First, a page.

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How to make a drawbored mortise and tenon joint?

How to make a drawbored mortise and tenon joint

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An example of a mortise and tenon joint, created by trimming the end of one piece of wood so that it fits into a recess cut into the other Mortise and tenon joints are commonly used in woodworking where strength is important. They are regarded as one of the most resilient ways to join two pieces of timber together, and used throughout the furniture-making industry to produce chairs, tables, beds and other objects that bear weight.
A piece of wood with a thinned down end that can be inserted into a recess in another piece of wood. This is referred to as a tenon The principle for mortise and tenon joints is simple. One piece of wood is thinned down at the end to create a tenon.
A hollowed out section in a piece of wood that can receive a tenon. This is known as a mortise. The second piece has a hole of matching size cut into it, called a mortise.
A diagram showing a DIYer inserting a tenon into a mortise The tenon slots into the mortise and is held in place either with glue, or by hammering in small metal wedges that put pressure on the outsides of the joint to hold it in place by friction.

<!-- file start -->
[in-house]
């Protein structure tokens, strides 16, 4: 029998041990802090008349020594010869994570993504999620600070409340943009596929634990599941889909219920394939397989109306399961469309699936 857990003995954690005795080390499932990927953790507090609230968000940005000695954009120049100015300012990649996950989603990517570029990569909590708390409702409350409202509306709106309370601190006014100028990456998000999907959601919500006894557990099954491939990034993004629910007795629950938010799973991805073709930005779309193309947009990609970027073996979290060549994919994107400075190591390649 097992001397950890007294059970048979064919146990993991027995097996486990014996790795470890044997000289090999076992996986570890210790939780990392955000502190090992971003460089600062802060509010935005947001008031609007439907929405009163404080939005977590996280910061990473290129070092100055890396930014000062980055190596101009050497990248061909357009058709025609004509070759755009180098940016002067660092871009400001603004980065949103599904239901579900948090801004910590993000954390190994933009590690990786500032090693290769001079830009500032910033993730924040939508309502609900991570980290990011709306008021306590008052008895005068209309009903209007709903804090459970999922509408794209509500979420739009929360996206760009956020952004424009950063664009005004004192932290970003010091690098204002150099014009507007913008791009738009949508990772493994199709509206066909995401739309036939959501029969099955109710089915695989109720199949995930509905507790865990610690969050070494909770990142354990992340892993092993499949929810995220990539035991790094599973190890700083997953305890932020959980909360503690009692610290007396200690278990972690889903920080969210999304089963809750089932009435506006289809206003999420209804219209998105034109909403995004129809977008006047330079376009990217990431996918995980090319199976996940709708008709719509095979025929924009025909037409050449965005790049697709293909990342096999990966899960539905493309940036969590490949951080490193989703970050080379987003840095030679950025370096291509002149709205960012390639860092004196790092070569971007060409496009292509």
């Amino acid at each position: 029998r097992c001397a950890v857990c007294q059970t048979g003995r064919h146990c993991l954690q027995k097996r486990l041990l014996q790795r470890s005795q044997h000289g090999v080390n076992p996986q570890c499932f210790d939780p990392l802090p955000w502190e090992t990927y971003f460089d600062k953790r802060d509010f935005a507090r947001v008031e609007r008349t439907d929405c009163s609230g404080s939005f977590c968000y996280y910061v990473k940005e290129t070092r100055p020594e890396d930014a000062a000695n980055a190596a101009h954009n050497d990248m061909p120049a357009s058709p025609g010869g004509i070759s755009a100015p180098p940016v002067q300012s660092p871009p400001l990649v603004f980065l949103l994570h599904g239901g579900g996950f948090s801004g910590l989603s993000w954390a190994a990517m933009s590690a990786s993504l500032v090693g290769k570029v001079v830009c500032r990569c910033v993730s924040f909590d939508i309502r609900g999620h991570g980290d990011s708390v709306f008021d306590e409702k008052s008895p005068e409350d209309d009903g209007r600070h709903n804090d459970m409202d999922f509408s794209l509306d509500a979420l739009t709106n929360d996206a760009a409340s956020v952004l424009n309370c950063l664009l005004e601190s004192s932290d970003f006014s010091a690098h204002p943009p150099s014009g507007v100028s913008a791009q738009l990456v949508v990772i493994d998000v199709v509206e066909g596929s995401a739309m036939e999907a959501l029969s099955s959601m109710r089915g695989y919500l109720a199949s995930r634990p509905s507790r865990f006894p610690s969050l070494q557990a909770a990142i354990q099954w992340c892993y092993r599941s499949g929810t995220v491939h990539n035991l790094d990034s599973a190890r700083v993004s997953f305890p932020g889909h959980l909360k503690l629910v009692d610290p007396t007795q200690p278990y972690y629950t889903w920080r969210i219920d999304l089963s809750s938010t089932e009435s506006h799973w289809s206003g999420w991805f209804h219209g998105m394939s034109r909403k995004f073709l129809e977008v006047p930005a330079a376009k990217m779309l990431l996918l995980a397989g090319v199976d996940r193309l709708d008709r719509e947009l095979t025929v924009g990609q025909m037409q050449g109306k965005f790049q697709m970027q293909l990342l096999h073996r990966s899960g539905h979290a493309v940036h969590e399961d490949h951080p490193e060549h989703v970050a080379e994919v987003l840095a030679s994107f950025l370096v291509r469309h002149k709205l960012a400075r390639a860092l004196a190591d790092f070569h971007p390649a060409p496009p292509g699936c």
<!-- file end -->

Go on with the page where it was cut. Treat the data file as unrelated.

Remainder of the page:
Diagram showing what a reinforced mortise and tenon joint is and how it is assembled Sometimes this type of joint can be reinforced by a dowel that is inserted into a hole drilled through both pieces of timber. This anchors the tenon inside the mortise and prevents it from moving.

Most often, the holes in the tenon are slightly offset from the holes in the piece of wood into which the mortise has been cut. This is the first step in a technique known as drawboring.

What is drawboring?

A cross section of a drawbored mortise and tenon joint showing the offset hole in the tenon and the way the dowel peg is bent to produce tension Drawboring is a technique that lends even more strength to a reinforced mortise and tenon joint. Not only does the dowel act as an anchor, it actually pulls the tenon into the mortise tightly, mechanically holding it in place.

This effect is produced by the off-centre hole in the tenon, which causes the dowel peg to pull down on it as it is hammered into the hole.

Illustration of the way a drawbored dowel peg creates tension inside the joint This is possible because wood is a fibrous material that can be flexed or compressed. The dowel peg in the joint is flexed around the off-centre hole in the tenon, and wants to straighten itself out. The resulting force compresses the end of the tenon into the bottom of the mortise, making an extremely secure joint.

Making the joint

Image showing pre-marked locations for drawbore holes to be drilled out with a brad point bit

Step 1 – Drill through the mortise

Take the piece of wood into which the mortise has been cut and mark the location of two holes so that they will penetrate through the mortise itself.